Thursday in the News

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Here’s a peek into a story that was in the news lately in my neck of the woods.  This story is from Oregon, not that far from us in Washington state:

Baby buys car while playing on parents’ cellphone is quirky enough to make it to this week’s blog news article.  EBay is certainly a place where adults bid and pay for items they can’t do without, but this 14-month old little girl accelerated her EBay skills the other day.

Austin-Healey Sprite
Austin-Healey Sprite (Photo credit: Wikipedia)

Through some stroke of luck(?) this little tyke bid on a sports car, won the bidding war, and her parents then found out that they now owned the sports car.   They explained the situation to the person auctioning off the sports car and were given a reprieve – but in the end, they decided to go ahead with the sale.  Looks like this young lady has landed herself a sports car well in advance of her teenage years.  She’ll be the envy of all her friends.

Sometimes You Just Have to Laugh!

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Sometimes You Just Have to Laugh!.

I think you’ll all agree that humor can be found in almost every situation in which we find ourselves.  Even the distressing disease of dementia has its lighter moments.  The article above, by fellow blogger Don Desonier, provides a moment he had with his wonderful wife Nancy.  I think many of you will be able to visualize the scenario that this writer so adeptly describes.

Here’s a humorous story from my caregiving time with my father who died from Alzheimer’s complications in October 2007.  On one of my visits to his assisted living facility in Oregon, he asked me to help him change his hearing aid batteries.  So happy to have something to do that would benefit my father, I jumped at the opportunity to help him hear better – thereby greatly enhancing our conversational abilities.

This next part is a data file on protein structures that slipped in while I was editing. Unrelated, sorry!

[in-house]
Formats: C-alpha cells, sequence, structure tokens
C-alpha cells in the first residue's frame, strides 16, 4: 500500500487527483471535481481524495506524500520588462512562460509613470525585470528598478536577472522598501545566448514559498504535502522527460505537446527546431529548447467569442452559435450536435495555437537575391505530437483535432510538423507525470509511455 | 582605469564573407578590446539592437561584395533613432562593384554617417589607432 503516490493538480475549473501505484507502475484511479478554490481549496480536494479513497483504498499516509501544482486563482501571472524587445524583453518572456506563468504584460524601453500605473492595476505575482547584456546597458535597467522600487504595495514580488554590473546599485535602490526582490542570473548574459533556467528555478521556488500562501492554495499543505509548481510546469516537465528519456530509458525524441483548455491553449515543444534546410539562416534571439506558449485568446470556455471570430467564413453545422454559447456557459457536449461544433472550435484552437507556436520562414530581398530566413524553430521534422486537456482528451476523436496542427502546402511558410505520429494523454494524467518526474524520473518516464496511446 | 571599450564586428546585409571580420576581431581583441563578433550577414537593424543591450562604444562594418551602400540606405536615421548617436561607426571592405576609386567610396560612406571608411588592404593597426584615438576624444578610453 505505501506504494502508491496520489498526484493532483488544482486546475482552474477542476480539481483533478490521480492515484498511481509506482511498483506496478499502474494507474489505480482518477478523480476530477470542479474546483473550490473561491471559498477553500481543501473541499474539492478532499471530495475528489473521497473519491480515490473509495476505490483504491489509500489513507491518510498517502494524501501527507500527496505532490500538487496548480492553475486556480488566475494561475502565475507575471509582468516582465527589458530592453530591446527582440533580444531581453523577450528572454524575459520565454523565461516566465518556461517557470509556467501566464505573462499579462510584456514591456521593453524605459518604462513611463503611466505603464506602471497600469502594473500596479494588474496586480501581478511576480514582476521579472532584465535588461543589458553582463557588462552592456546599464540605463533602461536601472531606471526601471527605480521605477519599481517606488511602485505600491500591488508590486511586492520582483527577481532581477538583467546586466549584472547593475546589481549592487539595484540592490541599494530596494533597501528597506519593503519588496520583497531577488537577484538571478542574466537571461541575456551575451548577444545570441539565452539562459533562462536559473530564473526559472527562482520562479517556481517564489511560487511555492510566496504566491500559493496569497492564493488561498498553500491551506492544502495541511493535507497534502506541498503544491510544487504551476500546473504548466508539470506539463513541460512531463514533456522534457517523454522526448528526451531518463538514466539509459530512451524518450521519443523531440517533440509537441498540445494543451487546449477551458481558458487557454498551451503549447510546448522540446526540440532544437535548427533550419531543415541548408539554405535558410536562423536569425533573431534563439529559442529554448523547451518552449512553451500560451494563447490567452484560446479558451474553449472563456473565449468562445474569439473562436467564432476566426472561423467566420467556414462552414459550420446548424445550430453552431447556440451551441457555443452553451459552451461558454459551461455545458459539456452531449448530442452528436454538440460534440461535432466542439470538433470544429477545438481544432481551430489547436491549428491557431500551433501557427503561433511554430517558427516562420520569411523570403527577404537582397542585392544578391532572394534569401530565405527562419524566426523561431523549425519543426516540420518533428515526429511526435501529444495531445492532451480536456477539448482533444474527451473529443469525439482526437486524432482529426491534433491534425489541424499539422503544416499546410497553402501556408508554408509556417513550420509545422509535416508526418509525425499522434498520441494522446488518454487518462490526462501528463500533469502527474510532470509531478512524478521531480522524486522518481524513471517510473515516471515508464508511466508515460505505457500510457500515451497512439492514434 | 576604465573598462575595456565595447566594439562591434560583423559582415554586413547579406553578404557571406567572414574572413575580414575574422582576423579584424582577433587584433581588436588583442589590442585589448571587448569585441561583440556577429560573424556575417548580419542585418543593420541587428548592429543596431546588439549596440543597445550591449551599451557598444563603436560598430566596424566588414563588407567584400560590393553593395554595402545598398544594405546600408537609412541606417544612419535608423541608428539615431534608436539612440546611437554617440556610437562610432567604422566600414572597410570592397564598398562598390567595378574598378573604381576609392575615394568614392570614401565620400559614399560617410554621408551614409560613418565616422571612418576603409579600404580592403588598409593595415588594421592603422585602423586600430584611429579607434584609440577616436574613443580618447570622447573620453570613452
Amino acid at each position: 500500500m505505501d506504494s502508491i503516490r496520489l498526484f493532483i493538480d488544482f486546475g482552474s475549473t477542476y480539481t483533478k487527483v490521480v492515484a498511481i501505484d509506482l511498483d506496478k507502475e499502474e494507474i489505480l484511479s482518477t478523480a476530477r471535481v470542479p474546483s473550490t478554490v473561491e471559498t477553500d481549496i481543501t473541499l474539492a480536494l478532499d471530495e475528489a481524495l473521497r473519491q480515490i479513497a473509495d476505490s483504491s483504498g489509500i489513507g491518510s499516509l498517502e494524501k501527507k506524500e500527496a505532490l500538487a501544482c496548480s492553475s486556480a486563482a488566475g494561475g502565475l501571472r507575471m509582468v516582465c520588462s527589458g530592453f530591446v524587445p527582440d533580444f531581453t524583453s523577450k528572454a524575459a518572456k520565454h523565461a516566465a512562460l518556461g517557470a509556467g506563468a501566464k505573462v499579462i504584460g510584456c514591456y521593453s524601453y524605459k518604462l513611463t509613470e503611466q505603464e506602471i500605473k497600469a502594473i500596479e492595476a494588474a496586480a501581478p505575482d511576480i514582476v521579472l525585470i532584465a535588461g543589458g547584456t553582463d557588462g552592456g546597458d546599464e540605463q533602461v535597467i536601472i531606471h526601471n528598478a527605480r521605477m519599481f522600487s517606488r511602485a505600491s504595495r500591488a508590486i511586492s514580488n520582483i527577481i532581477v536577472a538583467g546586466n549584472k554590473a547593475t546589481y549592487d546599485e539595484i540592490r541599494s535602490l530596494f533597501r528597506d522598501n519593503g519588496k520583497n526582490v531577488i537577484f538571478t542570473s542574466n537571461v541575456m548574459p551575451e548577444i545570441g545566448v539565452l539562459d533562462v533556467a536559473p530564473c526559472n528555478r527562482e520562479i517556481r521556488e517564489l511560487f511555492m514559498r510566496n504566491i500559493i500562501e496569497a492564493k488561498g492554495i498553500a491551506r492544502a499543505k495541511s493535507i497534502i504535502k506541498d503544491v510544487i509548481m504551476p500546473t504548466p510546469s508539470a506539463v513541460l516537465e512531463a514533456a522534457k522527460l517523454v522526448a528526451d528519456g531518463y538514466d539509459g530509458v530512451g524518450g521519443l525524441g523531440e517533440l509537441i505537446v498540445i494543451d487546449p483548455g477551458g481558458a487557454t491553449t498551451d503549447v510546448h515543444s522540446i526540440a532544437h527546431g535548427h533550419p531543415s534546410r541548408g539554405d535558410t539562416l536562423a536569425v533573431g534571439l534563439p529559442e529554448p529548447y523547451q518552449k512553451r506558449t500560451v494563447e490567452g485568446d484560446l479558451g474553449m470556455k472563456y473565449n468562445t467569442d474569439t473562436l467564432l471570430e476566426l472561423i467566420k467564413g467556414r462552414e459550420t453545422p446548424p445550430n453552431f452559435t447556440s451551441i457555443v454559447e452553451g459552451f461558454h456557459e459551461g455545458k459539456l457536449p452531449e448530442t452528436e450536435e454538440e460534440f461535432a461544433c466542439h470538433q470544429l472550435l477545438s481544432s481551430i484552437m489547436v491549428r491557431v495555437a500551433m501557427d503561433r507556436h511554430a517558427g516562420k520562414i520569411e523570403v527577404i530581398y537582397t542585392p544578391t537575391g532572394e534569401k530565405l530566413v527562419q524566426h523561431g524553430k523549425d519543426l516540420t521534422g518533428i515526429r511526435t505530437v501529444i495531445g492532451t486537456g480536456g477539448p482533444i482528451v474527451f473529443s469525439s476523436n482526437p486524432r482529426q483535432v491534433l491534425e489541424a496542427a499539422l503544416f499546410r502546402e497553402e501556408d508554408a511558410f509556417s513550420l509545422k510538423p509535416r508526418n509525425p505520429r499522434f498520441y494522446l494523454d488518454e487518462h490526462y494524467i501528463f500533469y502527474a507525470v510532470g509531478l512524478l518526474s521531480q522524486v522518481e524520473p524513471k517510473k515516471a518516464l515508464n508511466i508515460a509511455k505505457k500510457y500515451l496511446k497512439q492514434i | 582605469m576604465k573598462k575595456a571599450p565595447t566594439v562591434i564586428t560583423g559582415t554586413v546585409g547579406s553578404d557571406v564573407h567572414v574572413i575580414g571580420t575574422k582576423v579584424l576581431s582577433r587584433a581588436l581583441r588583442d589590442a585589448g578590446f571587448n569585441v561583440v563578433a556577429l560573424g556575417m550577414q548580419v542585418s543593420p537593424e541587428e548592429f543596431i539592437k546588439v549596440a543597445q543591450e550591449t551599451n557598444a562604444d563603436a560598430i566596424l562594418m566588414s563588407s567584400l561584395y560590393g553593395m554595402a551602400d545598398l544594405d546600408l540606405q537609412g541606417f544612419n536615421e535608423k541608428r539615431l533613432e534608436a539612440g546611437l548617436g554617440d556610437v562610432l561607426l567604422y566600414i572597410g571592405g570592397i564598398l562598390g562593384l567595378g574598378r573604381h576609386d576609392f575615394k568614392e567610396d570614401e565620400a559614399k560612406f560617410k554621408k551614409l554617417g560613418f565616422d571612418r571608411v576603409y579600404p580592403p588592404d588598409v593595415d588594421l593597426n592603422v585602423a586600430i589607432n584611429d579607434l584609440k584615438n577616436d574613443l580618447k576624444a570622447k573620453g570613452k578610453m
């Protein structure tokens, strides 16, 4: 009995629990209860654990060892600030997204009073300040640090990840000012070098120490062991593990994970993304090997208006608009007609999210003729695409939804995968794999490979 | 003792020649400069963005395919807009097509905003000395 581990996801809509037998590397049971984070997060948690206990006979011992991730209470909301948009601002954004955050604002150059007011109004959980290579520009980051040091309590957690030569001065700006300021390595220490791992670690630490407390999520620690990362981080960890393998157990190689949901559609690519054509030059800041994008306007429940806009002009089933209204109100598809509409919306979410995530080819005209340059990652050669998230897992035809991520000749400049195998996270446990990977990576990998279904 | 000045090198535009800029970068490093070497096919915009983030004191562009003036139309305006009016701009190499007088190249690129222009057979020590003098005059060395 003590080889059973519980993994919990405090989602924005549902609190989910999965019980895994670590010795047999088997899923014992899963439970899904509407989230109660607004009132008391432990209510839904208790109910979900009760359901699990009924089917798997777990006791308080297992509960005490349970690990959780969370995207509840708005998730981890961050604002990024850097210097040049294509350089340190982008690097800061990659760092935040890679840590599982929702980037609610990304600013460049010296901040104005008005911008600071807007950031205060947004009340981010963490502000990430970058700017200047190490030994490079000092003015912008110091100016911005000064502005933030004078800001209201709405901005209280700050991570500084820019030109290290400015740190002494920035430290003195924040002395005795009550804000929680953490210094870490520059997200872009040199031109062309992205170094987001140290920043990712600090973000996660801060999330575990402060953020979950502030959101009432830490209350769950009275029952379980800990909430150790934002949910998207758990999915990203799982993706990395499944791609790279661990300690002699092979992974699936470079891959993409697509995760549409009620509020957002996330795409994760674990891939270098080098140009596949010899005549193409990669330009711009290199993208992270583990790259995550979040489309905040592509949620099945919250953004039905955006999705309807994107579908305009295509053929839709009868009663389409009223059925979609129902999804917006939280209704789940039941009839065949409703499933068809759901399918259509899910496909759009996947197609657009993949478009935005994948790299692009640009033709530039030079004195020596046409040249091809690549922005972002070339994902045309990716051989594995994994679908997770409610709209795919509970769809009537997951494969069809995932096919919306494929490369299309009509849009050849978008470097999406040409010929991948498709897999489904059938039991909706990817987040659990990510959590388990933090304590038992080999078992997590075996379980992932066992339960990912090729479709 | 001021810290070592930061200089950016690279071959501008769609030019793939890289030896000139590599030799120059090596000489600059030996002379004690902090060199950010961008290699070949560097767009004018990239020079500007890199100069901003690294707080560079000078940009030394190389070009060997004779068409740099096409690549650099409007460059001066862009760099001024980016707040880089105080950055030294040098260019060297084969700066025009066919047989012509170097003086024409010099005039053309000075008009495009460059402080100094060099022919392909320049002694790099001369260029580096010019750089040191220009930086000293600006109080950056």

Behind the ear aid
Behind the ear aid (Photo credit: Wikipedia)

He pulled out his hearing aids and I pulled the dead batteries out and placed them on the coffee table.  I turned my back for a couple seconds and upon refocusing my attention, I saw that my father had put a dozen other batteries on the coffee table – MIXED IN with the two that no longer worked.  Had my father not put all the batteries in a pile I might have been able to readily discern the two recently removed batteries.  As it was, it took us forty-five minutes to test the batteries and as luck would have it, the used-up batteries were the last two we tested.

At least I got a laugh out of it – after the initial frustration – and dad seemed to get a kick out of the fact that I was giggling about the process.  And now more than five years later – I can still reflect on that experience with a smile on my face.

Be Nice.

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Be Nice.

The brief article, above, is one of admonishment and encouragement.  Thank you my fellow blogger in Singapore for your extraordinary insight.